Review: Taken By the Sun – Taken By the Sun

Posted by on February 25, 2015

When it comes to reviewing material by Chicago’s post-metal behemoths Taken By The Sun, I am already a seasoned veteran. While the forthcoming, self-titled full-length, Taken By The Sun (Independent), is being touted as the band’s official debut album, the five-piece outfit have also previously released two EP’s since forming in 2011, and I reviewed them both through one of my other writing gigs here in Chicago. In other words, I have had a close ear on Taken By The Sun nearly since its inception – and while other writers will certainly give their opinions on this latest effort, I can guarantee that none of them have had as much experience with the band as yours truly.

With that being said, it is vital to mention that while the label of “post-metal” that Taken By The Sun has achieved may be essentially correct, it does not tell the whole story of the band’s cacophonous sound. Seriously, the only way to describe it is to lay down a base of Pelican-style dynamics and shoegaze, mix in a heaping helping of Isis’s hypnotic heaviness, and top it all off with the harmonic chaos of Neurosis and early Mastodon…and even after invoking the names of all those industry heavyweights, it still feels as though I have not put my finger completely on Taken By The Sun’s sound. It truly must be heard to be understood.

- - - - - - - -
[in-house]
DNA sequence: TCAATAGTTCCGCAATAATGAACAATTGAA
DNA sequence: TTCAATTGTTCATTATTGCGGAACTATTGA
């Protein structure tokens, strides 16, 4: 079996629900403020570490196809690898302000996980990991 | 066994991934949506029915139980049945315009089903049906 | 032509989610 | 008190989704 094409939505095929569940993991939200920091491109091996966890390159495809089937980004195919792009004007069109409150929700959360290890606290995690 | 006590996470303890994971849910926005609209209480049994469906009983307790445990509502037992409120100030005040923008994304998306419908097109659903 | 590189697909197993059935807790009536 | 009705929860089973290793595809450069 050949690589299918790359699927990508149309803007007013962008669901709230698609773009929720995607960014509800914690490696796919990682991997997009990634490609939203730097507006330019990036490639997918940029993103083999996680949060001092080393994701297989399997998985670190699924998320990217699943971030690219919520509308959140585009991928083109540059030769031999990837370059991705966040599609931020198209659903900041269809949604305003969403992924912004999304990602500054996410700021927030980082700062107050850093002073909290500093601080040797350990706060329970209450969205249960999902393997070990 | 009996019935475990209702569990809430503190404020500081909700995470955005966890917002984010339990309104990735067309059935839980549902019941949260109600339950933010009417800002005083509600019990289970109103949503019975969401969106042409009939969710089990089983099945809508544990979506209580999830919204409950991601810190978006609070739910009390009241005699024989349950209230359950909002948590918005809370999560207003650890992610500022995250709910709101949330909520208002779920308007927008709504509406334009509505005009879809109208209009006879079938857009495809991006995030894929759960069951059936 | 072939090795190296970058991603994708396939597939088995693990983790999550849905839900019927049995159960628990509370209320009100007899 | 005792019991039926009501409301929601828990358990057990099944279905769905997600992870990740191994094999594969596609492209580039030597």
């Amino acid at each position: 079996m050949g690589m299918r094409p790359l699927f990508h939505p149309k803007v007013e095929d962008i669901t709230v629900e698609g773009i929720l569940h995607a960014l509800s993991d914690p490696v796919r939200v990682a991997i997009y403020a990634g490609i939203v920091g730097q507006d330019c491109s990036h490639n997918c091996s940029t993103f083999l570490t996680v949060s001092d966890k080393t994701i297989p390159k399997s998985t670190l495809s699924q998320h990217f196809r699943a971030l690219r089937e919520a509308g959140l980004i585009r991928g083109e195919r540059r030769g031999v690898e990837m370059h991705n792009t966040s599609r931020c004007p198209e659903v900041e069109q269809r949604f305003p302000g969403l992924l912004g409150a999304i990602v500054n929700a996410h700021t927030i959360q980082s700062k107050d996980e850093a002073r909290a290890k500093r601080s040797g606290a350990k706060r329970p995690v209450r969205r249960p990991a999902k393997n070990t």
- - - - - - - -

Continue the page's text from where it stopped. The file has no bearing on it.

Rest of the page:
Consequently, Taken By The Sun is a glaringly mature step for the Chicago quintet. Topping out at over forty minutes, the eight track album is alluring, potent, and colossal. Including six brand new tracks and two classic compositions, Taken By The Sun is far and away TBTS’s finest effort to date. The production and mixing (handled respectively by Sanford Parker and Collin Jordan) smack of purpose, and it definitely seems that this album is Taken By The Sun’s breakout attempt.

Having come out on February 24th, some of the best tracks on Taken By The Sun include “Fuse,” “Red,” and my personal favorite, “Detached,” a sprawling, building mesmerizer that fully captures all of the best elements of TBTS’s unique sound. Ultimately, though, the best way to experience this stunner of an album is to listen to it from start to finish – only then can its brilliance and majesty be completely appreciated.



And finally, to visit Taken By The Sun on the web, please click the following links (Taken By The Sun was released on the Bandcamp page officially on 2/24/15, but you can order it there now, too!):




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